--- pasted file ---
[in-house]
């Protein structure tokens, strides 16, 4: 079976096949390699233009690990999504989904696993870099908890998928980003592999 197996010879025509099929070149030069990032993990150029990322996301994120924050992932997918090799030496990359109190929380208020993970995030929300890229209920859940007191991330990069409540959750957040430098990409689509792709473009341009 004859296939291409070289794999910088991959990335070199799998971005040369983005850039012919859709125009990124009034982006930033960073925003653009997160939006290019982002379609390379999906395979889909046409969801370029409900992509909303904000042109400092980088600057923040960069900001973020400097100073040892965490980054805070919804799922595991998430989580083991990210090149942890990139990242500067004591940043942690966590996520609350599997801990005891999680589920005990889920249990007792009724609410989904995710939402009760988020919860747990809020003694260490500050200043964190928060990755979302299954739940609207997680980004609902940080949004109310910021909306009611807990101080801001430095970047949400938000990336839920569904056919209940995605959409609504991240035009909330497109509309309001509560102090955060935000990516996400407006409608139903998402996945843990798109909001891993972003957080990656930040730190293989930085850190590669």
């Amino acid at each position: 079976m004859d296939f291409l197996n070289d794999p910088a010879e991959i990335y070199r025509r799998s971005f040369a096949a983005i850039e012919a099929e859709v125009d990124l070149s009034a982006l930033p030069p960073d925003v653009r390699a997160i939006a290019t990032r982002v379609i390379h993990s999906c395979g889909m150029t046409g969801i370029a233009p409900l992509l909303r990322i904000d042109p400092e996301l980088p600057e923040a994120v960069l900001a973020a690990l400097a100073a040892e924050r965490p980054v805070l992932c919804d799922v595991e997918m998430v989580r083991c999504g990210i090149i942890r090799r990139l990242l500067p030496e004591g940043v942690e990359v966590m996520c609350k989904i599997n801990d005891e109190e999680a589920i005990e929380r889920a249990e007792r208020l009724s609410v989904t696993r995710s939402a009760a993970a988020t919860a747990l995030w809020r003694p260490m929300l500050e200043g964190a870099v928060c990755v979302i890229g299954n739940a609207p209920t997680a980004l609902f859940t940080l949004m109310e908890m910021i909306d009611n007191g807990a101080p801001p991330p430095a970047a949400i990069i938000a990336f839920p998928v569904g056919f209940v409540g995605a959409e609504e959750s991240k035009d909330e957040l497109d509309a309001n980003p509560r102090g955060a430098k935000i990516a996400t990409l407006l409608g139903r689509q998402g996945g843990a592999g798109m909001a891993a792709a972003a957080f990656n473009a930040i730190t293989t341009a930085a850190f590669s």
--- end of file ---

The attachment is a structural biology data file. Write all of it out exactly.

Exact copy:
[in-house]
């Protein structure tokens, strides 16, 4: 079976096949390699233009690990999504989904696993870099908890998928980003592999 197996010879025509099929070149030069990032993990150029990322996301994120924050992932997918090799030496990359109190929380208020993970995030929300890229209920859940007191991330990069409540959750957040430098990409689509792709473009341009 004859296939291409070289794999910088991959990335070199799998971005040369983005850039012919859709125009990124009034982006930033960073925003653009997160939006290019982002379609390379999906395979889909046409969801370029409900992509909303904000042109400092980088600057923040960069900001973020400097100073040892965490980054805070919804799922595991998430989580083991990210090149942890990139990242500067004591940043942690966590996520609350599997801990005891999680589920005990889920249990007792009724609410989904995710939402009760988020919860747990809020003694260490500050200043964190928060990755979302299954739940609207997680980004609902940080949004109310910021909306009611807990101080801001430095970047949400938000990336839920569904056919209940995605959409609504991240035009909330497109509309309001509560102090955060935000990516996400407006409608139903998402996945843990798109909001891993972003957080990656930040730190293989930085850190590669």
């Amino acid at each position: 079976m004859d296939f291409l197996n070289d794999p910088a010879e991959i990335y070199r025509r799998s971005f040369a096949a983005i850039e012919a099929e859709v125009d990124l070149s009034a982006l930033p030069p960073d925003v653009r390699a997160i939006a290019t990032r982002v379609i390379h993990s999906c395979g889909m150029t046409g969801i370029a233009p409900l992509l909303r990322i904000d042109p400092e996301l980088p600057e923040a994120v960069l900001a973020a690990l400097a100073a040892e924050r965490p980054v805070l992932c919804d799922v595991e997918m998430v989580r083991c999504g990210i090149i942890r090799r990139l990242l500067p030496e004591g940043v942690e990359v966590m996520c609350k989904i599997n801990d005891e109190e999680a589920i005990e929380r889920a249990e007792r208020l009724s609410v989904t696993r995710s939402a009760a993970a988020t919860a747990l995030w809020r003694p260490m929300l500050e200043g964190a870099v928060c990755v979302i890229g299954n739940a609207p209920t997680a980004l609902f859940t940080l949004m109310e908890m910021i909306d009611n007191g807990a101080p801001p991330p430095a970047a949400i990069i938000a990336f839920p998928v569904g056919f209940v409540g995605a959409e609504e959750s991240k035009d909330e957040l497109d509309a309001n980003p509560r102090g955060a430098k935000i990516a996400t990409l407006l409608g139903r689509q998402g996945g843990a592999g798109m909001a891993a792709a972003a957080f990656n473009a930040i730190t293989t341009a930085a850190f590669s």